Never waste a crisis.
The United States has now put out several relief packages to deal with the economic impacts of the Covid-19 coronavirus pandemic, and lawmakers are considering even more.
But a glaring hole in these economic stimulus proposals is aggressive new climate policies and targets, which are desperately needed as that crisis accelerates.
Democrats have some environmental stimulus proposals under consideration, like $550 billion for clean transportation investment. Yet at the same time, some Republican lawmakers are also pushing for bailouts of the fossil fuel industry.
In the past few months, however, cities, businesses, and governments in other parts of the world have already shown that even while fighting off a deadly virus, they can take steps to mitigate the other massive catastrophe of climate change.
With clear roads, clear skies, oil prices plummeting, businesses needing bailouts, and political capital to spend, countries like South Korea, Italy, and France have decided that the pandemic response is an opportunity to rethink energy, infrastructure, industry, and government in ways to cut pollution and reduce emissions contributing to climate change.
The #EUGreenDeal offers a chance to transform our societies and our planet for the better. We need a strong economic and recovery model that gives back to our planet more than it takes away from it. (1/3) pic.twitter.com/nCFbAiqbFB
— Ursula von der Leyen #UnitedAgainstCoronavirus (@vonderleyen) May 20, 2020
Globally, greenhouse gas emissions are poised to decline this year by a record 8 percent in large part due to the global response to the coronavirus. Many cities have also seen major declines in air pollution. But these gains are fragile, and emissions and pollution could easily spike again as economies recover. Keeping the incidental environmental improvements from the pandemic, then, requires deliberate decisions to protect gains even after the virus fades away.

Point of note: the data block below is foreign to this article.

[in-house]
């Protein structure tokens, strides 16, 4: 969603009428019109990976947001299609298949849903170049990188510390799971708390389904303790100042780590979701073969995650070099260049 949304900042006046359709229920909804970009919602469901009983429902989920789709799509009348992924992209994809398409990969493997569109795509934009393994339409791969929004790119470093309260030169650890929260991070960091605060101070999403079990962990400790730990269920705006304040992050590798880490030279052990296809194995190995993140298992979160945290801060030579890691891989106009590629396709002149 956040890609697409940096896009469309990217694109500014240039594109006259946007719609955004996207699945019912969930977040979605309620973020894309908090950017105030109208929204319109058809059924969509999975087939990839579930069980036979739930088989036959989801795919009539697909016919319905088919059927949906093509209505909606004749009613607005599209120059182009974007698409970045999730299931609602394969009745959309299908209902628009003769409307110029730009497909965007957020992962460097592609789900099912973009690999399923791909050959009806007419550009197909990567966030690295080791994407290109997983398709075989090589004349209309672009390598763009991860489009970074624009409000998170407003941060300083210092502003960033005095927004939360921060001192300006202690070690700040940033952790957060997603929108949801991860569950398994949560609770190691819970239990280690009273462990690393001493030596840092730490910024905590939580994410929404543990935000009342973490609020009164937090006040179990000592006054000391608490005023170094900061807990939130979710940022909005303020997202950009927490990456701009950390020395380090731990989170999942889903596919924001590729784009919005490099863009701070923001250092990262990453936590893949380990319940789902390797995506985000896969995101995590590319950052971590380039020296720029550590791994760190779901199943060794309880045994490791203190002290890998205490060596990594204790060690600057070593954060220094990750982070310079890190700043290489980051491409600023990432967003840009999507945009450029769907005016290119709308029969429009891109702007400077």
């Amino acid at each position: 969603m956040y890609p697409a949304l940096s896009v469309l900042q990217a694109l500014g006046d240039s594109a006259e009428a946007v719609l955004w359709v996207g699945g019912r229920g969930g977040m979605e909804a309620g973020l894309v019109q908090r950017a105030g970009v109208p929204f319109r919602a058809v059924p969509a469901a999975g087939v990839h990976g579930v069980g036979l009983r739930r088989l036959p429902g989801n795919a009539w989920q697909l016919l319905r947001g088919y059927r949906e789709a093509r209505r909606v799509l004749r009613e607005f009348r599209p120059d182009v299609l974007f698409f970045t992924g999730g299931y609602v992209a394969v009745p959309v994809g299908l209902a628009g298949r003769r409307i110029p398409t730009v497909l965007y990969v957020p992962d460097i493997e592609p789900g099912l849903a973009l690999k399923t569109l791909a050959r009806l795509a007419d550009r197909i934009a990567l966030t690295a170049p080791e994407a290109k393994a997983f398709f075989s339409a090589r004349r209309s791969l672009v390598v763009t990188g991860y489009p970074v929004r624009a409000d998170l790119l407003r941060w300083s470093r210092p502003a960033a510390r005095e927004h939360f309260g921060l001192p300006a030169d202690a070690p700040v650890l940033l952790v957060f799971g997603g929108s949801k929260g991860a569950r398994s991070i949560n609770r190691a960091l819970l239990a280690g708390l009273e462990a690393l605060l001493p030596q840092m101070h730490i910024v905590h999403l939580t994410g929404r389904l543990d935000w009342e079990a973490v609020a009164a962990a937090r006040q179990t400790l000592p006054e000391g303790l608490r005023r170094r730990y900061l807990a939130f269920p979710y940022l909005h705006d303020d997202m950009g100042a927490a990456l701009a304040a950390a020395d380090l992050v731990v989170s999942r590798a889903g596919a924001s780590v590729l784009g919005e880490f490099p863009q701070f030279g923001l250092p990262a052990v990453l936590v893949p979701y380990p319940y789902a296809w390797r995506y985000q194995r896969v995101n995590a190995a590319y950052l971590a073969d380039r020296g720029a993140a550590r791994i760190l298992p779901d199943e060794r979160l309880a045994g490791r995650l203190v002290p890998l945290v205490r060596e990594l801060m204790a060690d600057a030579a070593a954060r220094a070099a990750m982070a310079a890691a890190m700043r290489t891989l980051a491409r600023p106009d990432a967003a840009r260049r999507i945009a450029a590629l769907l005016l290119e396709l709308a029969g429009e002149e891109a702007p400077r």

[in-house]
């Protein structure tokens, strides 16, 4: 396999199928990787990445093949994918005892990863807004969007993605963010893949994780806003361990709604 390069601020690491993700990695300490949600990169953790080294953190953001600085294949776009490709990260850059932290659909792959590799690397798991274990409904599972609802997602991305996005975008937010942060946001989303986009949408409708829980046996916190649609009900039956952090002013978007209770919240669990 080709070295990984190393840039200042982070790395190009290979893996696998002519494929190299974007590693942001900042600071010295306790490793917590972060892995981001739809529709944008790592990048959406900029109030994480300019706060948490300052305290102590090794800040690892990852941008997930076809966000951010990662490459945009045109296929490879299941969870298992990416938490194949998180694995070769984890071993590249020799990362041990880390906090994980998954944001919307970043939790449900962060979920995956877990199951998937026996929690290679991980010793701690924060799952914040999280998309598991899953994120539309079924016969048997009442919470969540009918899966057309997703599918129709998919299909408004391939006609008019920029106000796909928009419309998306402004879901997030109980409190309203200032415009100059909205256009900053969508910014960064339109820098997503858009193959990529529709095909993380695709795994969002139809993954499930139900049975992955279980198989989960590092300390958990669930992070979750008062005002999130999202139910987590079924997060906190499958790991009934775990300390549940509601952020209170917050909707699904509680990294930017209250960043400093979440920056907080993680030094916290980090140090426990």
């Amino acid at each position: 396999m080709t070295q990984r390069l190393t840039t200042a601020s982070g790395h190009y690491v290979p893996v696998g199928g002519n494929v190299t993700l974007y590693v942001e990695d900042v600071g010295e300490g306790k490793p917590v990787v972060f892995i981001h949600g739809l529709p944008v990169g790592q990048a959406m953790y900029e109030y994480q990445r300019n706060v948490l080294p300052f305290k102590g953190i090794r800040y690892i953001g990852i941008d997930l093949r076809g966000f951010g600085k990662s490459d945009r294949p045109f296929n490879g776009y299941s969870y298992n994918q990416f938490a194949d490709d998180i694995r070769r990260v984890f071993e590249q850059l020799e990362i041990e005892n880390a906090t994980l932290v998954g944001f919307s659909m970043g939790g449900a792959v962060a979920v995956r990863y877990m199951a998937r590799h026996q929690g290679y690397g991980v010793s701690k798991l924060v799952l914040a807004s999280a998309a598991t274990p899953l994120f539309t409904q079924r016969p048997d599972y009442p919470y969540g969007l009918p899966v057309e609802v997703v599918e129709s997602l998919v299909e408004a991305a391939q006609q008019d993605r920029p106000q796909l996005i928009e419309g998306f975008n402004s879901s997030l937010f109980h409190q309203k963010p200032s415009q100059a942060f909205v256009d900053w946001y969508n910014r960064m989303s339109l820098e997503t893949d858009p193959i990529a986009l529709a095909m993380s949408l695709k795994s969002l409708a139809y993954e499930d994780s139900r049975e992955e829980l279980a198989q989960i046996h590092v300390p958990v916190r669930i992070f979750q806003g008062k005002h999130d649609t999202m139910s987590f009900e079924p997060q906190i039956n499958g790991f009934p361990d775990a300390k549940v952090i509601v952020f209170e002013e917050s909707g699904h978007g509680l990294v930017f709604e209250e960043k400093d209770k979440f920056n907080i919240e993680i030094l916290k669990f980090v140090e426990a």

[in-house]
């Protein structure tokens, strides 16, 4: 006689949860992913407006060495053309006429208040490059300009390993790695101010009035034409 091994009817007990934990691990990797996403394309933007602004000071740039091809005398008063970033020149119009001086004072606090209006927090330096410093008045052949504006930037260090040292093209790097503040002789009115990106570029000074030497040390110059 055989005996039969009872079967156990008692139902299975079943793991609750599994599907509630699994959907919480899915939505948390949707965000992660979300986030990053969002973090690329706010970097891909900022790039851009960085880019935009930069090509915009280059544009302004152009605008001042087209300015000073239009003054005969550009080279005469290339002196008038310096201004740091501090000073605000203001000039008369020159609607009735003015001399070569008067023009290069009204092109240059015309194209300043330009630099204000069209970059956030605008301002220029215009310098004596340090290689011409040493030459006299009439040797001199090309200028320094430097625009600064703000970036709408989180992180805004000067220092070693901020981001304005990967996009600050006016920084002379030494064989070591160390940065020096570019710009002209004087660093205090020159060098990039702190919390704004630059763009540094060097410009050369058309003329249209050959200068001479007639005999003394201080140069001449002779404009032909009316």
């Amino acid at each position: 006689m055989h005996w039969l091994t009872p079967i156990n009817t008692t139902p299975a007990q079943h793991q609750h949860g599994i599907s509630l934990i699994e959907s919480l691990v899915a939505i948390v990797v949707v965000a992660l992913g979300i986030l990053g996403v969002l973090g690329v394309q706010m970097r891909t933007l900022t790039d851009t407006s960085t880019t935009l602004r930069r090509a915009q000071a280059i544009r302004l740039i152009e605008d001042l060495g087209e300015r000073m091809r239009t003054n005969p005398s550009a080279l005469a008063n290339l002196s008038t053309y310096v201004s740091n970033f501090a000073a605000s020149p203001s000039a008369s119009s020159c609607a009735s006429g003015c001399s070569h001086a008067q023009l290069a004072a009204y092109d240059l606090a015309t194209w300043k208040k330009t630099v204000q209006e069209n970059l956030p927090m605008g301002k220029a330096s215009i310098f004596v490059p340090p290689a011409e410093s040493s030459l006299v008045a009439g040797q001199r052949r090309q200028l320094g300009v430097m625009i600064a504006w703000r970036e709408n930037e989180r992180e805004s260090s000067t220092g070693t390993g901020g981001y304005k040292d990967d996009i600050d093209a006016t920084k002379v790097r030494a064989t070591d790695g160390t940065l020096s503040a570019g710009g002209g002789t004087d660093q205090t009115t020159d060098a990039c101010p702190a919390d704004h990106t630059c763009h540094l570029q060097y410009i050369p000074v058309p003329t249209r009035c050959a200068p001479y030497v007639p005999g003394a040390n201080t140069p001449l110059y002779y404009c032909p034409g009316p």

Here are some of the ways people have used the crisis and the opportunity of the pandemic to enact climate policies, set ambitious goals for carbon-heavy industries, and build clean energy infrastructure.
South Korea has been hailed around the world for its response to Covid-19, with a massive national effort to test people for the virus, trace their contacts, and control the spread of the disease.
So it wasn’t too surprising that South Korean President Moon Jae-in’s ruling Democratic Party of Korea won a landslide victory in the national legislature elections in April. The result was a vote of confidence for his handling of the Covid-19 outbreak in the country.
The party is now aiming to leverage that political capital to implement a Green New Deal for the country, first revealed in March. While it borrows the branding from the Green New Deal proposals in the United States, South Korea’s version is more similar to the European Commission’s European Green Deal approved last year. The plan would make South Korea the first East Asian country to commit to reaching net-zero emissions by the middle of the century. South Korea is the seventh-largest greenhouse gas emitter in the world.
To meet this goal, South Korea would implement a carbon tax, increase investment in renewable energy, and end public financing for fossil fuel projects domestically and abroad. The proposal also calls for retraining workers who may be affected by the transition toward cleaner energy.
South Korea’s Green New Deal still has to be legislated and signed into law, and it may face strong opposition from some business and industrial interests. And South Korea isn’t the only country signing onto an ambitious climate agenda. Prior to the pandemic, countries like Austria and Spain had also seen election victories for parties campaigning on a Green New Deal.